Cheng Piyi and his wife bring their 16-month-old son to mourn their 10-year-old daughter, whose primary school collapsed in the quake, on May 10 (CHEN RAN)
At 5 p.m. on May 10, Cheng Piyi, 39, finally took a deep breath after visiting his former home in Beichuan Qiang Autonomous County, Sichuan Province. Three hours earlier, Beichuan County, one of the worst-hit zones in the devastating 8.0-magnitude quake on May 12 last year, lifted the entry ban for the following four days, paving the way for former residents to mourn family and friends who died or are still missing.
Cheng, together with his wife and son, kowtowed in the direction where his 10-year-old daughter was buried. Cheng and his wife stood hand in hand, crying in grief. It was the fourth time the Tibetan man had mourned his daughter's death since the quake.
Before the quake, the Chengs lived in Qushan Township of Beichuan County. Cheng worked as a boiler worker at a nearby thermal spring resort. When the quake occurred at 2:28 p.m., Cheng was taking a nap at home, while his wife was feeding their 4-month-old son.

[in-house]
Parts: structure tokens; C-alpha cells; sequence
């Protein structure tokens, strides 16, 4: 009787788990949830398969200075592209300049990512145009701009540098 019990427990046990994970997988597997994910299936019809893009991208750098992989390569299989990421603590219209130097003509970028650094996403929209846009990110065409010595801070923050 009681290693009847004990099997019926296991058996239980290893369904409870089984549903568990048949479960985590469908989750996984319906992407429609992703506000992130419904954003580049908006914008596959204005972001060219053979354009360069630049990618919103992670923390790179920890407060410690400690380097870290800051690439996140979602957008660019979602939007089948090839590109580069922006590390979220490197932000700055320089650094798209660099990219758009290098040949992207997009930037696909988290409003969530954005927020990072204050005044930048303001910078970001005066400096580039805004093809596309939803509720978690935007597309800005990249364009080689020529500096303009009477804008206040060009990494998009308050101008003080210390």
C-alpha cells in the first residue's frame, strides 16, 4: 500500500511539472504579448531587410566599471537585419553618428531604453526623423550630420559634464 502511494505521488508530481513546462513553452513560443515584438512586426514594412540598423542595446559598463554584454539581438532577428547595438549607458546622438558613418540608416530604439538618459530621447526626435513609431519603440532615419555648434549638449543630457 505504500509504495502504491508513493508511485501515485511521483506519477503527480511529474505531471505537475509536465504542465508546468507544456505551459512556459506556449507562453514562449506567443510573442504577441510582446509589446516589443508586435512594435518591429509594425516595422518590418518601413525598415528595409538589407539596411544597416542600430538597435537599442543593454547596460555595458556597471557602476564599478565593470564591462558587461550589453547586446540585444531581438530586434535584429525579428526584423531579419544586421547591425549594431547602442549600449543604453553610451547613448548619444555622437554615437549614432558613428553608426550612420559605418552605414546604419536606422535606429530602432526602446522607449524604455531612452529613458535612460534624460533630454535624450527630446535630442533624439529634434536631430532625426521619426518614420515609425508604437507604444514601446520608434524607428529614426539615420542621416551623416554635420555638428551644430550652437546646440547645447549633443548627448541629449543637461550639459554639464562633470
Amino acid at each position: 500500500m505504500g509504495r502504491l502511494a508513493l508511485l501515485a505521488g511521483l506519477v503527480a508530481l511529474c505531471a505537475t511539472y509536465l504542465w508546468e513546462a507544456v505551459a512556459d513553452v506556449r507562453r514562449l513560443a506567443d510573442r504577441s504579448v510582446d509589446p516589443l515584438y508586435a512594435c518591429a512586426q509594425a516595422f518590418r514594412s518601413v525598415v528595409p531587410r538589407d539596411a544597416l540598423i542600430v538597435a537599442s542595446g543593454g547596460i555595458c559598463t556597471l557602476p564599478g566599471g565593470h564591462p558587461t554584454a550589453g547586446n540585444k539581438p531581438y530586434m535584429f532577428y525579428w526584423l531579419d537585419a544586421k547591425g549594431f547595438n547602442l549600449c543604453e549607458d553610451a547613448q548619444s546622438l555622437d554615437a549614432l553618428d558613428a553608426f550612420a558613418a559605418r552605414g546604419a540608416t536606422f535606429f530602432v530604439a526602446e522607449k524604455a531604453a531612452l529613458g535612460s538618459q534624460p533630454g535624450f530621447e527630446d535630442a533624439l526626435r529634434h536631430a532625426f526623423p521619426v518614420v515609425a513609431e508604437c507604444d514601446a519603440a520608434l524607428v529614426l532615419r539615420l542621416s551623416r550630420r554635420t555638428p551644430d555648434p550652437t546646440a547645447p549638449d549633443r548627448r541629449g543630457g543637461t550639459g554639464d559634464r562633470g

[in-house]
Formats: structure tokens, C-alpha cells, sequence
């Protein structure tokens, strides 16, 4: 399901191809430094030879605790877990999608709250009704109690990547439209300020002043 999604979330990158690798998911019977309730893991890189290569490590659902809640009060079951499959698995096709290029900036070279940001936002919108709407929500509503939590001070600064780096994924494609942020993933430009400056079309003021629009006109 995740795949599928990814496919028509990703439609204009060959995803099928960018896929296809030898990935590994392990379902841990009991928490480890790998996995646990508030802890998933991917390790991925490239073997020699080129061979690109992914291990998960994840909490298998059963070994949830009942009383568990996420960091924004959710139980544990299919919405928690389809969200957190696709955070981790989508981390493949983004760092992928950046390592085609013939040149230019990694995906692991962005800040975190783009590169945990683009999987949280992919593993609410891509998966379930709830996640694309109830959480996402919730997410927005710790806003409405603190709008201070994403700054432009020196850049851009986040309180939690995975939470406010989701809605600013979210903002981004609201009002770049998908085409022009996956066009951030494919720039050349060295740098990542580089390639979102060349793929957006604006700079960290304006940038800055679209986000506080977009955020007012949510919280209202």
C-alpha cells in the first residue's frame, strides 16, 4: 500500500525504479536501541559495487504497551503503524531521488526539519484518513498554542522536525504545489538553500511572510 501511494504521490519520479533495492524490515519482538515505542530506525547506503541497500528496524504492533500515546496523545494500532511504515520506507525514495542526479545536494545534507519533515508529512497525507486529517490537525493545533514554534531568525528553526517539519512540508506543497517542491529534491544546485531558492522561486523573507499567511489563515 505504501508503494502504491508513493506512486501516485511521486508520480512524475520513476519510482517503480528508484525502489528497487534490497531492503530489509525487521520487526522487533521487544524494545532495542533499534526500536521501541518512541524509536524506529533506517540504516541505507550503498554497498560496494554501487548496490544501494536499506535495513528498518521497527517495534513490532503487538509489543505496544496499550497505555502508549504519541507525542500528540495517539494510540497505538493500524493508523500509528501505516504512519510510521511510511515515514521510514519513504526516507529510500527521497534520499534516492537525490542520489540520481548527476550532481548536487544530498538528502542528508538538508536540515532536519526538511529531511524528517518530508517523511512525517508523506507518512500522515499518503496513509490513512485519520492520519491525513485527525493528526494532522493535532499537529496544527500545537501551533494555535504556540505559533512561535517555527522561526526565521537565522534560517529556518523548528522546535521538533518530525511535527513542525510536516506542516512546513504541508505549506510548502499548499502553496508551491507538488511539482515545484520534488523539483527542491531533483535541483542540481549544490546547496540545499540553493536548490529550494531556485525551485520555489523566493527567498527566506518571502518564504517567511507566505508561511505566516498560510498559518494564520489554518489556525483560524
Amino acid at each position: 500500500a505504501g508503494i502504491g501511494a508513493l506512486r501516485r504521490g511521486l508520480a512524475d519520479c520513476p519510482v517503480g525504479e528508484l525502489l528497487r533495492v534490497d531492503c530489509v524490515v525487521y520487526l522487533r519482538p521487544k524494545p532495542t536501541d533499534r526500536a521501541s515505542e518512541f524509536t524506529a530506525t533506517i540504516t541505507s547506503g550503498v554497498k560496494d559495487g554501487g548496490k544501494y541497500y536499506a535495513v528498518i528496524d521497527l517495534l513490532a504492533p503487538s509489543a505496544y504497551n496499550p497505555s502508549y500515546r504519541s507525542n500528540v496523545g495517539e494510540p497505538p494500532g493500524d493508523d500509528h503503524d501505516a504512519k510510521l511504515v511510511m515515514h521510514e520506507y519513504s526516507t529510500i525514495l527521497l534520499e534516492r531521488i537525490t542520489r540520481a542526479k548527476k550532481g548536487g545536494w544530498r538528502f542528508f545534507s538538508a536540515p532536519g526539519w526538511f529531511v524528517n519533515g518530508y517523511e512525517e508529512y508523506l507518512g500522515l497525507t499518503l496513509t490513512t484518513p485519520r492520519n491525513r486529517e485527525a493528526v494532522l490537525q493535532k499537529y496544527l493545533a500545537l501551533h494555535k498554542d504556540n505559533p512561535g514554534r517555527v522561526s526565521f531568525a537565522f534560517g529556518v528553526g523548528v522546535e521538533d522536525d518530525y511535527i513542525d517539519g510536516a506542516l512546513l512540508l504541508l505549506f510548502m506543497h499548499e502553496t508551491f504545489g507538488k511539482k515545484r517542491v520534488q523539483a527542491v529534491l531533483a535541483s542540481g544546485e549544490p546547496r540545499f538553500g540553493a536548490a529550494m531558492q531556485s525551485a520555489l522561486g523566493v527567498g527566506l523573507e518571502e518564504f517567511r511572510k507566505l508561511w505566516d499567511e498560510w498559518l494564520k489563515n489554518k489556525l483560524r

"It was so powerful that it shook us from the third floor to the second. I immediately pulled my wife and my son out of the apartment," Cheng told Beijing Review. "We tried to find our daughter for emergency evacuation, but her primary school had been buried due to the hillside collapse."
Relatives lent the Chengs a hand, providing free accommodation in nearby Mianyang City. Cheng went back and forth between the primary school site and hospitals in Mianyang, searching for his daughter. But no one had answers for him. It was not until he ran into his daughter's teacher at a temporary resettlement site that he knew for sure--his daughter was dead.
"She was a well-behaved and sweet girl," he said. "Although I knew she was probably buried under the debris soon after the quake, I hoped that she might have been saved by kind people anonymously and was now living somewhere I couldn't find her."
Cheng said he came here to visit his daughter three times before--on the first 100 days after the quake, at Spring Festival, and on Tomb-Sweeping Day. "How time flies! It has been nearly a year since the quake occurred," he said.